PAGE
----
"Long before it's in the papers"
August 26, 2015


Parrot found able to “conclude by excluding”

Aug. 26, 2015
Courtesy of the University of Vienna
and World Science staff

Gof­fin cock­a­toos, a cu­ri­ous par­rot spe­cies, can choose the cor­rect an­swer in a task by rul­ing out wrong al­ter­na­tives, a study has found.

Re­search­ers from the Un­ivers­ity of Vi­en­na set out to de­vel­op a game that could test this abil­ity in dif­fer­ent spe­cies. De­vel­op­ing this game was not an easy puz­zle it­self.

A cockatoo pecks at a pic­ture on a touch screen. (Cour­tesy U. of Vien­na)

One of the prob­lems of pre­vi­ous stud­ies, they said, was to ex­clude the pos­si­bil­ity that an­i­mals chose a new an­swer, or stim­u­lus, just out of cu­ri­os­ity rath­er than by ex­clud­ing known wrong an­swers.

The re­search­ers turned to a tou­ch screen com­put­er to pre­s­ent the test ma­te­ri­al.

Gof­fin cock­a­toos are an In­do­ne­sian par­rot spe­cies al­ready prov­en to have re­mark­a­ble cog­ni­tive ca­pa­ci­ties and great cu­ri­os­ity—a trait pos­sibly en­hanced by liv­ing on is­lands with few preda­tors.

In the task, the Gof­fins had to learn to as­so­ci­ate a pic­ture with a re­ward that they would re­ceive right af­ter tou­ching the pic­ture. An­other, ac­com­pany­ing pic­ture would net no re­ward. 

Dur­ing the train­ing, the un­re­warded pic­ture oc­ca­sion­ally was re­placed by new, un­known pic­ture. Only once the birds re­liably chose the “good” pic­tures over the wrong or new ones were they tested for their in­fer­ence skills. This was meant to en­sure that the cock­a­toos wouldn’t choose new pic­tures just out of cu­ri­os­ity.

In the fol­low­ing tests, var­i­ous com­bina­t­ions of nov­el and known pic­tures, which could be re­warded or un­re­warded, were pre­s­ented. Their per­for­mance al­lowed the re­search­ers to tell apart oth­er strate­gies that the birds may have used. 

“More than half of our cock­a­toos choose their pic­tures in a way that clearly in­di­cates the abil­ity of in­fer by ex­clu­sion about re­warded stim­u­li. How­ev­er al­ter­na­tive strate­gies al­so play an im­por­tant role,” said Mark O’Hara of the uni­vers­ity, who de­vel­oped the task with col­leagues.

“Con­sid­er­ing the cock­a­toos’ ca­pa­ci­ties in pre­vi­ous tasks we ac­tu­ally ex­pected that they would show in­fer­ences by ex­clu­sion, but this was the first test if we could de­tect this abil­ity with our new task. That we could show this sort of rea­son­ing, to­geth­er with oth­er strate­gies… lets us hope that the meth­od will be ap­pli­ca­ble to many spe­cies and ul­ti­mately might help us to un­der­stand some­thing about the ev­o­lu­tion of this abil­ity,” he added.

The study is pub­lished in the re­search jour­nal PLoS One.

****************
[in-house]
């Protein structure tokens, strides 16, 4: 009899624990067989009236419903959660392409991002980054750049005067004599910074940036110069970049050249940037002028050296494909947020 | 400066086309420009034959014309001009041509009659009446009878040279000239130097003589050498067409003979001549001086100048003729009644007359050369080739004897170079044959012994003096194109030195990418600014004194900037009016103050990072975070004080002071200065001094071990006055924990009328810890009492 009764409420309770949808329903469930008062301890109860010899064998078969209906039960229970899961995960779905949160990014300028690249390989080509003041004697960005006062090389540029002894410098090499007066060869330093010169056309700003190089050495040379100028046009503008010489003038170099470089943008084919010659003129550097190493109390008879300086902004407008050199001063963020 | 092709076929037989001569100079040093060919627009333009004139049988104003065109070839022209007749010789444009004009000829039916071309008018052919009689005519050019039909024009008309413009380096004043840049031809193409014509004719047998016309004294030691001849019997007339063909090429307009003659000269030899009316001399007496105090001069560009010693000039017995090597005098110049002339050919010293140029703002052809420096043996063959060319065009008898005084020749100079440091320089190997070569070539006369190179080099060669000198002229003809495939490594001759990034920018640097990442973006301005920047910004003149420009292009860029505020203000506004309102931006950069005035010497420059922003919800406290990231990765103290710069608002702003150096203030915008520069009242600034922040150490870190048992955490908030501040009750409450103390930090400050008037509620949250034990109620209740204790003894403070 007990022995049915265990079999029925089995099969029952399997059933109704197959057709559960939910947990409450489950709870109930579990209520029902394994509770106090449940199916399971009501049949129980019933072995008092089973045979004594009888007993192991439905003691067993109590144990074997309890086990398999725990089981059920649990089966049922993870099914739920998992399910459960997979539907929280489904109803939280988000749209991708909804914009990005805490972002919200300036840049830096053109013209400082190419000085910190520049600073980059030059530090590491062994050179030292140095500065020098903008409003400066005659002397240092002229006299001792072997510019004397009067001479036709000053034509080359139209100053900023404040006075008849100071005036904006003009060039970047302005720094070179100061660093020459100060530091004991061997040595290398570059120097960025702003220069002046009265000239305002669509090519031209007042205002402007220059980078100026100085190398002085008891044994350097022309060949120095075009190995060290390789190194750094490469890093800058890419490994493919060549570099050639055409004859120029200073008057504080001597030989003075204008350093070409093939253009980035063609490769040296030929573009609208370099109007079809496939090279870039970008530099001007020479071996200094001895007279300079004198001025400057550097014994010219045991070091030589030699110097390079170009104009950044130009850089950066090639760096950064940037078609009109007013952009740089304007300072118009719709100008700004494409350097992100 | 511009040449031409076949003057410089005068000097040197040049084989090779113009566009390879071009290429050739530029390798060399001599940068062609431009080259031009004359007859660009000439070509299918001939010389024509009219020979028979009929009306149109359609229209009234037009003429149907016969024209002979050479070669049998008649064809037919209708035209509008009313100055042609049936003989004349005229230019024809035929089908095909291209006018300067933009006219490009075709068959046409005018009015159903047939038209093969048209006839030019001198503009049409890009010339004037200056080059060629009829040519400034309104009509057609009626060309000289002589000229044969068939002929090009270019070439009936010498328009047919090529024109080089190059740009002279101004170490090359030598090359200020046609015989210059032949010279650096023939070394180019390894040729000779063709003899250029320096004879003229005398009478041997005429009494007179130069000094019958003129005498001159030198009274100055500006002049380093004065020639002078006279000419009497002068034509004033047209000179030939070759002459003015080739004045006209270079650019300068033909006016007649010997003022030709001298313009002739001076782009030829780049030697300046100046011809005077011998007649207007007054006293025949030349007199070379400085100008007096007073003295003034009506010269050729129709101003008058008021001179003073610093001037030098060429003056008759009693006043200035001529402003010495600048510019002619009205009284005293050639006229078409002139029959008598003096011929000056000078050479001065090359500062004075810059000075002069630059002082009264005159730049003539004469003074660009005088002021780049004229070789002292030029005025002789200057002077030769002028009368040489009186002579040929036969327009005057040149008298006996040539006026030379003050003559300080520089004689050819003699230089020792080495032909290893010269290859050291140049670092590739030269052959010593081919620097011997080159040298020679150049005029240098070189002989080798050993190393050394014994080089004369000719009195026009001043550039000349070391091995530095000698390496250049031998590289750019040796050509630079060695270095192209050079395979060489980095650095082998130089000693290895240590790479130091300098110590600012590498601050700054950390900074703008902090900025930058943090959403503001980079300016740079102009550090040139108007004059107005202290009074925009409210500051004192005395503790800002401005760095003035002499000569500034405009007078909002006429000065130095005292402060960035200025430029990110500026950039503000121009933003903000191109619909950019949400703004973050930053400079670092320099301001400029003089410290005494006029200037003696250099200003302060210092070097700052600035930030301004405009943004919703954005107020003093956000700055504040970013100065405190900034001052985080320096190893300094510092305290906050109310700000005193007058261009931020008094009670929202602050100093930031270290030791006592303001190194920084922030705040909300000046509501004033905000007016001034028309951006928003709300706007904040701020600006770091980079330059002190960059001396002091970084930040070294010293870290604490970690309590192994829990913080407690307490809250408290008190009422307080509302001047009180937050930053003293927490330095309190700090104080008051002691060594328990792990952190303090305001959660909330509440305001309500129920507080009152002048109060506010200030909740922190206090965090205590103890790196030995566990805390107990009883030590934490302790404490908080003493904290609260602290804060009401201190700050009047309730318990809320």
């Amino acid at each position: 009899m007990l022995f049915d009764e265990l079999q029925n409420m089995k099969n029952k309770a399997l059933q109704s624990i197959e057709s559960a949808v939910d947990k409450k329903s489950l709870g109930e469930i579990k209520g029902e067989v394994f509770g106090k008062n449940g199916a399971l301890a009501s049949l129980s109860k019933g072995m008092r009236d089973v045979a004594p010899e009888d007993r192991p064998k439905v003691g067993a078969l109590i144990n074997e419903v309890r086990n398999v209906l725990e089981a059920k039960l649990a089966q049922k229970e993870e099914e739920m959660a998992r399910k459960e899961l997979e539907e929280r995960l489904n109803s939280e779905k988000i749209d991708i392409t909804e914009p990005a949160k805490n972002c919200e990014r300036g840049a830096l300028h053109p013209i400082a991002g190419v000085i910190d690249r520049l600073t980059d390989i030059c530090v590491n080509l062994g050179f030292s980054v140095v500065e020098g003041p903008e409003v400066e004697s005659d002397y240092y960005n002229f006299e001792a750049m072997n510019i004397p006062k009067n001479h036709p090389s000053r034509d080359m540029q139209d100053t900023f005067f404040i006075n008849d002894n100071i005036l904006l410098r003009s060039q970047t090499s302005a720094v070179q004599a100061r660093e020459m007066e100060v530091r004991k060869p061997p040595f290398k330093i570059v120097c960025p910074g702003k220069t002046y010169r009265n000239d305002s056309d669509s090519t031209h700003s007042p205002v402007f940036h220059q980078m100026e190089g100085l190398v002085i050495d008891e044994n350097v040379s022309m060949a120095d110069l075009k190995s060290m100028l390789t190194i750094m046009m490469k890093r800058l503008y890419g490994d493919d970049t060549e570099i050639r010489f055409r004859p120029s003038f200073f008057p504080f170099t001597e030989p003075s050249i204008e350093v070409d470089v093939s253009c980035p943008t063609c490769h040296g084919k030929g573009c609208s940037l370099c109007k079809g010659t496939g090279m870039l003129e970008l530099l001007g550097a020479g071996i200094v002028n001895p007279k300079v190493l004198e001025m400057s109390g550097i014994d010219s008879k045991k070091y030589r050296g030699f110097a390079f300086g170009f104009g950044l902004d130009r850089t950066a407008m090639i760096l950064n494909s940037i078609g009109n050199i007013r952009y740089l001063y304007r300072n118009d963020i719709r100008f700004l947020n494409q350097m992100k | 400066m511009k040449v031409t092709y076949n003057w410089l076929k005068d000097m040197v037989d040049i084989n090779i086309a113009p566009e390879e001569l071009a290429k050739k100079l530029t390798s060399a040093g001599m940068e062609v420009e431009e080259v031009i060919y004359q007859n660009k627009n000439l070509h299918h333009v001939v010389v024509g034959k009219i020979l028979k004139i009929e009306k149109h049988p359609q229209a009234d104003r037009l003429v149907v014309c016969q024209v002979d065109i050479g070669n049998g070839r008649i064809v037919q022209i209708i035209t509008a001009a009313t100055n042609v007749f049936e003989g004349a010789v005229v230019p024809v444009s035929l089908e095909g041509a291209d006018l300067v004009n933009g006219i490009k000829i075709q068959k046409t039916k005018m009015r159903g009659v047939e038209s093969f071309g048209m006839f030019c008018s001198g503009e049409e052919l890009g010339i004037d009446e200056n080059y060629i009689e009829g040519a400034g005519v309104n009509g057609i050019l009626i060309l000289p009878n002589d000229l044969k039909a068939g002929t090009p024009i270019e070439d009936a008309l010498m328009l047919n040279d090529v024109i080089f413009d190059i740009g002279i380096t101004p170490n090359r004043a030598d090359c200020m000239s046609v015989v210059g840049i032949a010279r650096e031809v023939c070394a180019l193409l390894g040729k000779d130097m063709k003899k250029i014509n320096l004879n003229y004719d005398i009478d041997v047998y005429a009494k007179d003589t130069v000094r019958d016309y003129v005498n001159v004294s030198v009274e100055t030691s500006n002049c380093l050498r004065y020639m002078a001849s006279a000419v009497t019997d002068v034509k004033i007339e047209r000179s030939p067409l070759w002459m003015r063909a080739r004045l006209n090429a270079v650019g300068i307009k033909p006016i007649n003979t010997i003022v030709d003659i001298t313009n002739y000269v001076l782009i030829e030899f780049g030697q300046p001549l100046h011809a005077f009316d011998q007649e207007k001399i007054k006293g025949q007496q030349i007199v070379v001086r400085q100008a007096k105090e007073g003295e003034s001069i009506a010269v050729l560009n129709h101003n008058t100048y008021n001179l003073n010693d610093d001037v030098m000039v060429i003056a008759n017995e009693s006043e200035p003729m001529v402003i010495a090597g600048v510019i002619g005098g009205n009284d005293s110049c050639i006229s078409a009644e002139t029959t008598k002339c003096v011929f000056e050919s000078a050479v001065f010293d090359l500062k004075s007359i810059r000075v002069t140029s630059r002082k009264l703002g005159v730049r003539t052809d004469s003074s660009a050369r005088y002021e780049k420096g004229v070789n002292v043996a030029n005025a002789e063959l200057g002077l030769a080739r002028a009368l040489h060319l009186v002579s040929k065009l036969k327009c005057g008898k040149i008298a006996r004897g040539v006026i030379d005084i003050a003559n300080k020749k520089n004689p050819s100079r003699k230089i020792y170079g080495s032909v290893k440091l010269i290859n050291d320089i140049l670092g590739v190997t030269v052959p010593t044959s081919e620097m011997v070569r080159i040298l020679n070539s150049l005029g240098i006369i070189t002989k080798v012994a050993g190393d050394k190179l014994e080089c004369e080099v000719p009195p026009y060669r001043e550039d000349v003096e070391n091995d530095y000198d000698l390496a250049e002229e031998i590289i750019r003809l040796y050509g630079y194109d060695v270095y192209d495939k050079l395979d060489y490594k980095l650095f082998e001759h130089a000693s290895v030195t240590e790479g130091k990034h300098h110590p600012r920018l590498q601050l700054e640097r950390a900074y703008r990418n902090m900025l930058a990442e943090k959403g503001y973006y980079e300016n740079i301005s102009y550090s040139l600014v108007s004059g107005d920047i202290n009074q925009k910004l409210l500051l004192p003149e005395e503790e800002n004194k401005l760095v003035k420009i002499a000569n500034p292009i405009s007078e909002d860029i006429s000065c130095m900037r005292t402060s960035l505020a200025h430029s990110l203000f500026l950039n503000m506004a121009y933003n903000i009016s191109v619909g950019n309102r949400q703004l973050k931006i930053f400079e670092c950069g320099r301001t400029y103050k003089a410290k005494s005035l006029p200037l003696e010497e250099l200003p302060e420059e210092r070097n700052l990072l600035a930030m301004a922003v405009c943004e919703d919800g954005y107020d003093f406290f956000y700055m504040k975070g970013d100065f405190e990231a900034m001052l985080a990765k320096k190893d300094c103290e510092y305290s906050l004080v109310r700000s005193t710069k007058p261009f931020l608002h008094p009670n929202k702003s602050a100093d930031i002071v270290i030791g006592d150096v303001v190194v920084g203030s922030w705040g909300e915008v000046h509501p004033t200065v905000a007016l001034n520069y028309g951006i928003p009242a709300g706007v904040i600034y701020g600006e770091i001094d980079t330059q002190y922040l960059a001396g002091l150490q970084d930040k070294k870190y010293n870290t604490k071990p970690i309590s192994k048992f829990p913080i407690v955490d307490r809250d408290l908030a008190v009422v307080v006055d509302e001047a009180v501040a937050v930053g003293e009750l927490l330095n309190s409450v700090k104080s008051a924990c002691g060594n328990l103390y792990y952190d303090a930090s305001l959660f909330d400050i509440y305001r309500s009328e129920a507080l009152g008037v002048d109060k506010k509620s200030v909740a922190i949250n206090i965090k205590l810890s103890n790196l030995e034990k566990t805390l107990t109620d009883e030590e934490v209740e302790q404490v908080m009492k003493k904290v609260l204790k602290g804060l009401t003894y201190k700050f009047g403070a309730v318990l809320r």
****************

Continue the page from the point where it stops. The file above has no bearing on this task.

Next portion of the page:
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Goffin cockatoos, a curious parrot species, can choose the correct answer in a task by ruling out wrong alternatives, a study has found. Researchers from the University of Vienna set out to develop a game that could test this ability in different species. Developing this game was not an easy puzzle itself. One of the problems of previous studies, they said, was to exclude the possibility that animals chose a new answer, or stimulus, just out of curiosity rather than by excluding known wrong answers. The researchers turned to a touch screen computer to present the test material. Goffin cockatoos are an Indonesian parrot species already proven to have remarkable cognitive capacities and great curiosity—a trait possibly enhanced by living on islands with few predators. In the task, the Goffins had to learn to associate a picture with a reward that they would receive right after touching the picture, whereas the picture next to it would lead to no reward. During the training, the unrewarded stimulus occasionally was replaced by new, unknown stimuli. Only once the individuals chose reliably the positive stimulus over the negative or novel ones they were tested for their inference skills. This procedure was meant to ensure that the cockatoos would not choose new pictures purely based on curiosity. In the following tests however, various combinations of novel and known pictures, which could be rewarded or unrewarded, were presented. Their performance allowed the researchers to tell apart other, strategies that may have used by the animals. “More than half of our cockatoos choose their pictures in a way that clearly indicates the ability of infer by exclusion about rewarded stimuli. However alternative strategies also play an important role,” said Mark O’Hara of the university, who developed the task with colleagues. “Considering the cockatoos’ capacities in previous tasks we actually expected that they would show inferences by exclusion, but this was the first test if we could detect this ability with our new task. That we could show this sort of reasoning, together with other strategies… lets us hope that the method will be applicable to many species and ultimately might help us to understand something about the evolution of this ability,” he added. The study is published in the research journal PLoS One.